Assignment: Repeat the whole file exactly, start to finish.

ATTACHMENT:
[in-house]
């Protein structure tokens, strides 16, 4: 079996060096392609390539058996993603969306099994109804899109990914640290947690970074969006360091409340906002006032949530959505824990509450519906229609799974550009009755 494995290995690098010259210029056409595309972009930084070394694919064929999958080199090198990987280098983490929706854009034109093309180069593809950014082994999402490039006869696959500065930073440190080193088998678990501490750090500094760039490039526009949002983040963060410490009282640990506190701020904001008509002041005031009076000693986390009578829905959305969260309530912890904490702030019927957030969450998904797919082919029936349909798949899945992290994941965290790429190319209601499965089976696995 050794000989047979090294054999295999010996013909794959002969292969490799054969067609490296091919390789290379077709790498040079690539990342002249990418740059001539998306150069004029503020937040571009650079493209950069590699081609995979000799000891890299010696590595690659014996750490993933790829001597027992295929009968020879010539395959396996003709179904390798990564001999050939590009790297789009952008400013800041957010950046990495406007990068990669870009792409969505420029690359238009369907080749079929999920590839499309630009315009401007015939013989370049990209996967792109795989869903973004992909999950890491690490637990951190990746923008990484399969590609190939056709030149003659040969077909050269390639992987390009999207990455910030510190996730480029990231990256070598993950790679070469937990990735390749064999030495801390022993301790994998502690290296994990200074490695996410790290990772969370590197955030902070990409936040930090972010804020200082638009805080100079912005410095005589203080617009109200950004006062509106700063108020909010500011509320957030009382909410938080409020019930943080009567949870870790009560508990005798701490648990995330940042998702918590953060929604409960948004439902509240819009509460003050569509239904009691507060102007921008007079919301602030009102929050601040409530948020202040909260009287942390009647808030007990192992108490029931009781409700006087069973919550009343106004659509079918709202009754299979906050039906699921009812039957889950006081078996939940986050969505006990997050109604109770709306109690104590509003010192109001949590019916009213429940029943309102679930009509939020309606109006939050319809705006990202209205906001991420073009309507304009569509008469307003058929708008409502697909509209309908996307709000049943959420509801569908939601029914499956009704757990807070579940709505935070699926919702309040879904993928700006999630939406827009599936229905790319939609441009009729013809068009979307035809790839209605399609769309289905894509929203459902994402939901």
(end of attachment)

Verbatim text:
[in-house]
């Protein structure tokens, strides 16, 4: 079996060096392609390539058996993603969306099994109804899109990914640290947690970074969006360091409340906002006032949530959505824990509450519906229609799974550009009755 494995290995690098010259210029056409595309972009930084070394694919064929999958080199090198990987280098983490929706854009034109093309180069593809950014082994999402490039006869696959500065930073440190080193088998678990501490750090500094760039490039526009949002983040963060410490009282640990506190701020904001008509002041005031009076000693986390009578829905959305969260309530912890904490702030019927957030969450998904797919082919029936349909798949899945992290994941965290790429190319209601499965089976696995 050794000989047979090294054999295999010996013909794959002969292969490799054969067609490296091919390789290379077709790498040079690539990342002249990418740059001539998306150069004029503020937040571009650079493209950069590699081609995979000799000891890299010696590595690659014996750490993933790829001597027992295929009968020879010539395959396996003709179904390798990564001999050939590009790297789009952008400013800041957010950046990495406007990068990669870009792409969505420029690359238009369907080749079929999920590839499309630009315009401007015939013989370049990209996967792109795989869903973004992909999950890491690490637990951190990746923008990484399969590609190939056709030149003659040969077909050269390639992987390009999207990455910030510190996730480029990231990256070598993950790679070469937990990735390749064999030495801390022993301790994998502690290296994990200074490695996410790290990772969370590197955030902070990409936040930090972010804020200082638009805080100079912005410095005589203080617009109200950004006062509106700063108020909010500011509320957030009382909410938080409020019930943080009567949870870790009560508990005798701490648990995330940042998702918590953060929604409960948004439902509240819009509460003050569509239904009691507060102007921008007079919301602030009102929050601040409530948020202040909260009287942390009647808030007990192992108490029931009781409700006087069973919550009343106004659509079918709202009754299979906050039906699921009812039957889950006081078996939940986050969505006990997050109604109770709306109690104590509003010192109001949590019916009213429940029943309102679930009509939020309606109006939050319809705006990202209205906001991420073009309507304009569509008469307003058929708008409502697909509209309908996307709000049943959420509801569908939601029914499956009704757990807070579940709505935070699926919702309040879904993928700006999630939406827009599936229905790319939609441009009729013809068009979307035809790839209605399609769309289905894509929203459902994402939901």